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Dresden's Secret Weapon

Steffen Marquardt (sms)December 23, 2006

The "Dresdner Stollen," a Christmas treat made exclusively in the eastern German city, has its supporters around the world. But anti-terrorism laws in the US make it harder for Americans to get their fruitcake fix.

It smells like cake, but it just might be a bio-weaponImage: AP

In its 550-year existence, the Dresdner Stollen has become a regular part of German Christmases as well as those of other people around the world. But none of its bakers is willing to cough up the cake's recipe.

"It has to be partially handmade and have a certain percentage of butter and particular amounts of raisins, lemon and orange peel," said Elisabeth Kreuzkamm-Aumüller, a Dresden bakery owner. "It is also very important that it does not have any margarine or artificial flavors."

Bäckermeisterin Marlies Morenz macht in ihrer Bäckerei in Dresden einen Stollen
Many say Dresdner Stollen leave other fruit cakes in the (powered sugar) dustImage: AP

The cake also needs to have almonds and be shaped in traditional form, sprinkled with powdered sugar and can only be made in Dresden to be called a true Dresdner Stollen, Kreuzkamm-Aumüller added.

She should know what she's talking about -- her great-great-grandfather first started making the cakes in 1825 and was a cake maker for the royal family. World War II, however, saw the bakery destroyed and the family continued their work in Munich until the Berlin Wall fell and they could re-open in Dresden, where the family now has a bakery and cafe.

Kreuzkamm-Aumüller made the move to Dresden in 1993, intending to stay only for a few months. But 13 years later, she is married with four kids and has no plans to leave.

Powered sugar or weapon of mass destruction?

The cakes she makes, on the other hand, are sent to 86 countries around the world. In the United States, however, people are facing difficulties when it comes to their Christmas treat of choice.

Bäckermeister Ronald Morenz in seiner Bäckerei in Dresden holt einen Stollen aus dem Backofen
That fruitcake better have valid papersImage: AP

"After Sept.11, we have had the problem that our bags of sugar are confused with anthrax," Kreuzkamm-Aumüller said. "We've had to answer a lot of questions about why we are sending little bags of white powder around the world."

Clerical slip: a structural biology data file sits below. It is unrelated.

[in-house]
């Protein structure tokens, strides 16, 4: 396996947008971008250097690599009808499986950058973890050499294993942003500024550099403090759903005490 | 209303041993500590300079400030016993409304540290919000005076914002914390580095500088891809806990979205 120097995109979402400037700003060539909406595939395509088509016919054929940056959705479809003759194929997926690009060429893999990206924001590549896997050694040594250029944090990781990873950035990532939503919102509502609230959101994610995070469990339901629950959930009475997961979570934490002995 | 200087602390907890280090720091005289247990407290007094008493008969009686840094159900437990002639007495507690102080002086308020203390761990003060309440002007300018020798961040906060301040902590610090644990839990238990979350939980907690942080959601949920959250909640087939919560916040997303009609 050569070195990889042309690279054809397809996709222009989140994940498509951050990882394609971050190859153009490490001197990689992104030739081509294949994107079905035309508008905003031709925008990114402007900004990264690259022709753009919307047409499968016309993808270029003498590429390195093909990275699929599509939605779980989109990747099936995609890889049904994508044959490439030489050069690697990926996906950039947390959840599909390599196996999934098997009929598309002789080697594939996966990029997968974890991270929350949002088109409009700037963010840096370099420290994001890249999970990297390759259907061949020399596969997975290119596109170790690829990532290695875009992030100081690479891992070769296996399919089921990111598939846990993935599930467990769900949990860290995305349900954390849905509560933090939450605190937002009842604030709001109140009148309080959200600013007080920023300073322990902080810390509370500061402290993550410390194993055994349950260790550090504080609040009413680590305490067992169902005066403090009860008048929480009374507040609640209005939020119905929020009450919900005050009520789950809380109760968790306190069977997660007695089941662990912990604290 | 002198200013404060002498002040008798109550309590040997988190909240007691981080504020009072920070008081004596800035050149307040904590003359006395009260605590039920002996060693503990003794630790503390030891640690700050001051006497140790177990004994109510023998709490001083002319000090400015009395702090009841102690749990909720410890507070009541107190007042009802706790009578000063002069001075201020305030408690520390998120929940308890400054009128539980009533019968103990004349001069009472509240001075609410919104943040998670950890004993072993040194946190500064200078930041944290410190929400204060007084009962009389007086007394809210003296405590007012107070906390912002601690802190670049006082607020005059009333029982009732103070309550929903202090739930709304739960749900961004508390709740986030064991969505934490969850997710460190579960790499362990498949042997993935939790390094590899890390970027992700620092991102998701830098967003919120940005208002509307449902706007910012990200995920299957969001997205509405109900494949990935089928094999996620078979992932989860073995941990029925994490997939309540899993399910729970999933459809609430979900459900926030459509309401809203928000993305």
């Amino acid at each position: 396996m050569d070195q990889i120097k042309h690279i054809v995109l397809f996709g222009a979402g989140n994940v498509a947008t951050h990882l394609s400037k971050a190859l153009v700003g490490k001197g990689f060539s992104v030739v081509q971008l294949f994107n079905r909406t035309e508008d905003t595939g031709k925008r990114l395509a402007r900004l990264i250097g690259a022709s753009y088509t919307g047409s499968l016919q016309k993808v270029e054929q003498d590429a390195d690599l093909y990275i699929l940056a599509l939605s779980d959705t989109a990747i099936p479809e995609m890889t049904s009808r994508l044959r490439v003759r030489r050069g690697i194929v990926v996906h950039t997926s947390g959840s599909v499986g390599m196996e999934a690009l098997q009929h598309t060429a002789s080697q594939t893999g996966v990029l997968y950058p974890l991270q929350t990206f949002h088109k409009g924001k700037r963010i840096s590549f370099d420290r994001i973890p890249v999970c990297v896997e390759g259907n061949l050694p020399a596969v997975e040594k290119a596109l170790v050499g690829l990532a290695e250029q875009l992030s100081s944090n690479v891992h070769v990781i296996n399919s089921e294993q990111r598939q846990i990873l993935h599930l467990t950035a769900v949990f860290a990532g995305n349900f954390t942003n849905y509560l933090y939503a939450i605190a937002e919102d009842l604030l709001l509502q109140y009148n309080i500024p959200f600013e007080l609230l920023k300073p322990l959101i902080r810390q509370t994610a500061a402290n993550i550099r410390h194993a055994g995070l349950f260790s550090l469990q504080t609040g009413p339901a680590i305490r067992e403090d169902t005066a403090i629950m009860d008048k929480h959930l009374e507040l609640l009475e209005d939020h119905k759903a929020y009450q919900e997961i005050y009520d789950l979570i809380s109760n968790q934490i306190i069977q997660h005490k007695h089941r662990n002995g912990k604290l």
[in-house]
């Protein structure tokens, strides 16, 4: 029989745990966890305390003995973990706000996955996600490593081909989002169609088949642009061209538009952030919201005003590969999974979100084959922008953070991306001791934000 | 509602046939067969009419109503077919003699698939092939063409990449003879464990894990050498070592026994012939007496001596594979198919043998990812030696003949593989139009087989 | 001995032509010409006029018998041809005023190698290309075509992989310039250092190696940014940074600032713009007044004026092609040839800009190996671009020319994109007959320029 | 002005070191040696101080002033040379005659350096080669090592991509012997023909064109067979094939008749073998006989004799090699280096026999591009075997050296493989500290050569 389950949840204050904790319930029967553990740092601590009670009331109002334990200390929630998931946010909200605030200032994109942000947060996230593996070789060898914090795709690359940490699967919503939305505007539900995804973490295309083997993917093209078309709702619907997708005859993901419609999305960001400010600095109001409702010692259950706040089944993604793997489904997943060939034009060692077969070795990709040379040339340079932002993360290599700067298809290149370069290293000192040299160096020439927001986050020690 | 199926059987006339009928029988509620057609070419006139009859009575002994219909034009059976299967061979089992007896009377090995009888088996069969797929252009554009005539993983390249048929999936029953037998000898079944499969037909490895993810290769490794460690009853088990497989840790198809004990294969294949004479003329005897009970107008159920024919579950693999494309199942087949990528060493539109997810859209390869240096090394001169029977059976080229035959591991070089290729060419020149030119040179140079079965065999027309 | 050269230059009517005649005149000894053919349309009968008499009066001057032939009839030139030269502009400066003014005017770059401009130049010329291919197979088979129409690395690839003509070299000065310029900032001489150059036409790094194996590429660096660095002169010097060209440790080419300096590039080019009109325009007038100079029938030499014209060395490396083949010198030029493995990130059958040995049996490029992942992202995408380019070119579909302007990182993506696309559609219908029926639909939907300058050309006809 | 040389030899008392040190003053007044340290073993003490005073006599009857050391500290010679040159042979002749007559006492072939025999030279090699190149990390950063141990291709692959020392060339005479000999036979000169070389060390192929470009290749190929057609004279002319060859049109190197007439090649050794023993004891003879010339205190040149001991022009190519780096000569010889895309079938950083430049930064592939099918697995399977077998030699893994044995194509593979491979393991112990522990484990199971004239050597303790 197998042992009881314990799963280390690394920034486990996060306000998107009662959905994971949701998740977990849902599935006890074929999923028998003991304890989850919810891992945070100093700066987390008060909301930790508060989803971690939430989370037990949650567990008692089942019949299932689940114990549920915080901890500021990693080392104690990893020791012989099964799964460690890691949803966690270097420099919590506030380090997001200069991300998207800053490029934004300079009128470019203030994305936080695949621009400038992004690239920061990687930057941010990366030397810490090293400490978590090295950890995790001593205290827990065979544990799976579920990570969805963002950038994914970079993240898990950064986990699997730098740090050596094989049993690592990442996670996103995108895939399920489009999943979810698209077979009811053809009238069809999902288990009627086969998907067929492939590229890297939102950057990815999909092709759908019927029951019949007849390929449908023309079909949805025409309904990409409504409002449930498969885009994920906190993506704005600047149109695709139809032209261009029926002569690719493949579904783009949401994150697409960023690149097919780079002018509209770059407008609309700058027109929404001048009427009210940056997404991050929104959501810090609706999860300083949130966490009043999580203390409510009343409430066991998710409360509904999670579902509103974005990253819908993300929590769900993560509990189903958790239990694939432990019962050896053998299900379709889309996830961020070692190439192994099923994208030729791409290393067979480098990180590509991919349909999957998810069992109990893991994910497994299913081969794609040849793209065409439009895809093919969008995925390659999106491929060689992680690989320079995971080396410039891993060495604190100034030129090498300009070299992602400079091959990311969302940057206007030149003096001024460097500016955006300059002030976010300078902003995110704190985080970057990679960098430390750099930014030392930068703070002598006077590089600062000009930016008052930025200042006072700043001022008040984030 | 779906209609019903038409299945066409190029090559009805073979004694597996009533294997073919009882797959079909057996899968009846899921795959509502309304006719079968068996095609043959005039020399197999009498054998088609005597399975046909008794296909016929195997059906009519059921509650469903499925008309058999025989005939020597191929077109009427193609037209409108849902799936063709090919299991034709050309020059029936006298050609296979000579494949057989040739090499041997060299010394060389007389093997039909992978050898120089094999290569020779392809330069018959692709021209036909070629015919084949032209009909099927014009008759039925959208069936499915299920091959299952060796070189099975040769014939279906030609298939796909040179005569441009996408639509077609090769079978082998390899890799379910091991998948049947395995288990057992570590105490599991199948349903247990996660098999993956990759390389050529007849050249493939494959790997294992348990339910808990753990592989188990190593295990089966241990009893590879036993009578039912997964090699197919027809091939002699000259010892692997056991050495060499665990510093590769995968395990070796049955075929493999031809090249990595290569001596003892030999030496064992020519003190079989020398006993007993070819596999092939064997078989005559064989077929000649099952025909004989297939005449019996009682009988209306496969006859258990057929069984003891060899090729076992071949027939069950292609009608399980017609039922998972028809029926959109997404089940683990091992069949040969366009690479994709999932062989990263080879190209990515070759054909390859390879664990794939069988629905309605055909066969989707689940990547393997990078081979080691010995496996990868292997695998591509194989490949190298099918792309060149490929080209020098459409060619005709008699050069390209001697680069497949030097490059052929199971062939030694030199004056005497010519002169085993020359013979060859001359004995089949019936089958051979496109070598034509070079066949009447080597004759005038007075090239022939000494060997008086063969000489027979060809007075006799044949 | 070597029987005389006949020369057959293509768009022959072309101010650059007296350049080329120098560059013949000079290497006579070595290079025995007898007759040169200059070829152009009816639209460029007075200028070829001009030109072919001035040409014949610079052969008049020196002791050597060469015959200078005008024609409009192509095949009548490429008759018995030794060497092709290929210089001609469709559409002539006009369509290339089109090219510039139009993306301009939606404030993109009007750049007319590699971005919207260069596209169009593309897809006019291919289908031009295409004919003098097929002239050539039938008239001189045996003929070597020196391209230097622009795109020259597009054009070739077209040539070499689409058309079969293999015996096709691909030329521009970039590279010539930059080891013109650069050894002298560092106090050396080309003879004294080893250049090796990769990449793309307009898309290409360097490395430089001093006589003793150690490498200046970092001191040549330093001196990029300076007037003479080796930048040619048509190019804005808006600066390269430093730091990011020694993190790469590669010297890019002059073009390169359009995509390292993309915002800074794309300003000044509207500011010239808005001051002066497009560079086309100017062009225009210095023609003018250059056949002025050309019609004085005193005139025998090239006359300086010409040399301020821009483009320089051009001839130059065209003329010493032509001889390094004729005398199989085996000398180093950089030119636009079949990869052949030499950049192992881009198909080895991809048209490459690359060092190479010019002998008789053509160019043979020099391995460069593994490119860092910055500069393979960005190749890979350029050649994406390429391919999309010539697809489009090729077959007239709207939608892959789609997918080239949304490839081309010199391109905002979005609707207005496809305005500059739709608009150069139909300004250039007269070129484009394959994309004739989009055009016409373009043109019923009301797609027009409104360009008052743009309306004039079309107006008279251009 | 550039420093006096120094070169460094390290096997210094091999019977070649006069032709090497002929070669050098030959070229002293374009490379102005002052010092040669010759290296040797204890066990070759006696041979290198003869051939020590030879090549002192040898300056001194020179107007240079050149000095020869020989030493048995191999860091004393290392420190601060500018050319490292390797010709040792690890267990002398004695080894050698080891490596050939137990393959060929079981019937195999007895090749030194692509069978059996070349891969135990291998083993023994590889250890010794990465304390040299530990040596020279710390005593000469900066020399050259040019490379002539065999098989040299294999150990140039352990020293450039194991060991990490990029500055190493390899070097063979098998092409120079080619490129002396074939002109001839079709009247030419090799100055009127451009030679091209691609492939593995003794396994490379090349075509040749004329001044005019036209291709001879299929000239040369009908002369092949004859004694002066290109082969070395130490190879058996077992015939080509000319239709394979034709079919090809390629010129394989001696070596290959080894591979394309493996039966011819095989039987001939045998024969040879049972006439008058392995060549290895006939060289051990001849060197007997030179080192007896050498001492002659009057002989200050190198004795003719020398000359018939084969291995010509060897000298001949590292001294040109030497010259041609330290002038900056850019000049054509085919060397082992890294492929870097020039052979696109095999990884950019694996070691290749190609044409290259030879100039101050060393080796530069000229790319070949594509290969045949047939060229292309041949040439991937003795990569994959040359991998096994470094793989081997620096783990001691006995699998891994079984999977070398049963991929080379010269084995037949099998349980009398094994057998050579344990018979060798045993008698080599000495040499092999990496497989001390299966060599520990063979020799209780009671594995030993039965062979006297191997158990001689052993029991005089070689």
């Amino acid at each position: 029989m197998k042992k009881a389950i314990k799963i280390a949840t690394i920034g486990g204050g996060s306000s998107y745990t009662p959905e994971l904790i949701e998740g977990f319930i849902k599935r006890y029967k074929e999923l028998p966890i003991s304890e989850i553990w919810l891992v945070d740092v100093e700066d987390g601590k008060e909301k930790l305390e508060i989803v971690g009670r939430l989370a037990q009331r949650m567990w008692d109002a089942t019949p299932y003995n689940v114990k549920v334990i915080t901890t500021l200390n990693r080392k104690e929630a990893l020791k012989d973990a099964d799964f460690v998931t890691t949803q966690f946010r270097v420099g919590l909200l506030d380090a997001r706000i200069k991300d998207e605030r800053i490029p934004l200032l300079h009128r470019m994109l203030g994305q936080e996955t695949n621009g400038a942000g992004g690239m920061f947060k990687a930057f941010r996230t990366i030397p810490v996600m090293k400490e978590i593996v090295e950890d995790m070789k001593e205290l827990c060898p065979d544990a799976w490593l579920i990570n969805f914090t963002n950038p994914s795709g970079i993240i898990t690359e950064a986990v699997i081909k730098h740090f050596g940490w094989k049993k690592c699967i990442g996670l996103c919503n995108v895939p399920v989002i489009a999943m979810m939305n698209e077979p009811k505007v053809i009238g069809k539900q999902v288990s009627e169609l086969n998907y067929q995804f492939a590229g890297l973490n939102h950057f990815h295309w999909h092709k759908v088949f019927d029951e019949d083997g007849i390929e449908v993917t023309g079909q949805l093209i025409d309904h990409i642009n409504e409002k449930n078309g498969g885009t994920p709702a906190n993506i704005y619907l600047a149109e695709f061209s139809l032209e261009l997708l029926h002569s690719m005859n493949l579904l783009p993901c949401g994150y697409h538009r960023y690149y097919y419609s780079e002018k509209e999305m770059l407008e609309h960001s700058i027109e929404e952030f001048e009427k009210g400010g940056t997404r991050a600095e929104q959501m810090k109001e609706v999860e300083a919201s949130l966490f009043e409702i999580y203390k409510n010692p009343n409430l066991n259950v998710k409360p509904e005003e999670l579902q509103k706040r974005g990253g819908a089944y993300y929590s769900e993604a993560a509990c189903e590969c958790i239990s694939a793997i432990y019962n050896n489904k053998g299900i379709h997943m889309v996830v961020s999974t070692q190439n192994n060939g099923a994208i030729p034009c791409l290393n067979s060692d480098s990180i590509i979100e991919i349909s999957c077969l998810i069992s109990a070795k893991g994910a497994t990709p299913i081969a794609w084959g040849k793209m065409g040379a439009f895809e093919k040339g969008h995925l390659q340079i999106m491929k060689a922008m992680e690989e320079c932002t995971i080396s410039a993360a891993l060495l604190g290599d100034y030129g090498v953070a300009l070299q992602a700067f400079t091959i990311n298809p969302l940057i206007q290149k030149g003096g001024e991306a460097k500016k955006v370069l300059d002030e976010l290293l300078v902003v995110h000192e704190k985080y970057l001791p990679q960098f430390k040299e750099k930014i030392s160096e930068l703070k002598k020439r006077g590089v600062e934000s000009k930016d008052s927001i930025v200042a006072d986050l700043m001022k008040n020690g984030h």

Now the packages all bear an English tip that the bags are just sugar, are not a threat to national security and do not need to be destroyed.

Stollen, like all other food imported to the US for the last three years, fall under a biological weapon law, which requires all packages to be registered on the Internet.

Where do you think that Stollen's going?

"It doesn't matter if you send one Stollen or an entire container full, you have to fill out 13 pages on the Internet and register the Stollen -- where it comes from, whom it is going to, what's inside it, how it's packed," Kreuzkamm-Aumüller said, continuing to list other details.

BdT Dresden Stollen
Slicing into a stollen has become a Christmas tradition around the worldImage: AP

The procedure has become so time-intensive that Kreuzkamm-Aumüller said she's calculated the best times to start the 10-minute process.

"Unless you registered in the morning you could sit and be just about finished and then the server would crash, then all your work would be for nothing," she said, adding that when some 8 percent of her Stollen are sent to the USA, it's worth taking the time to fill out the paperwork.

But Kreuzkamm-Aumüller said she'd rather not consider the red tape that must have been involved in baking a 164-kilogram (362-pound) Dresdner Stollen eaten this year at a ceremony in Washington honoring German reunification on Oct. 3. It fed some 3,000 guests including former Chancellor Helmut Kohl and former President George Bush.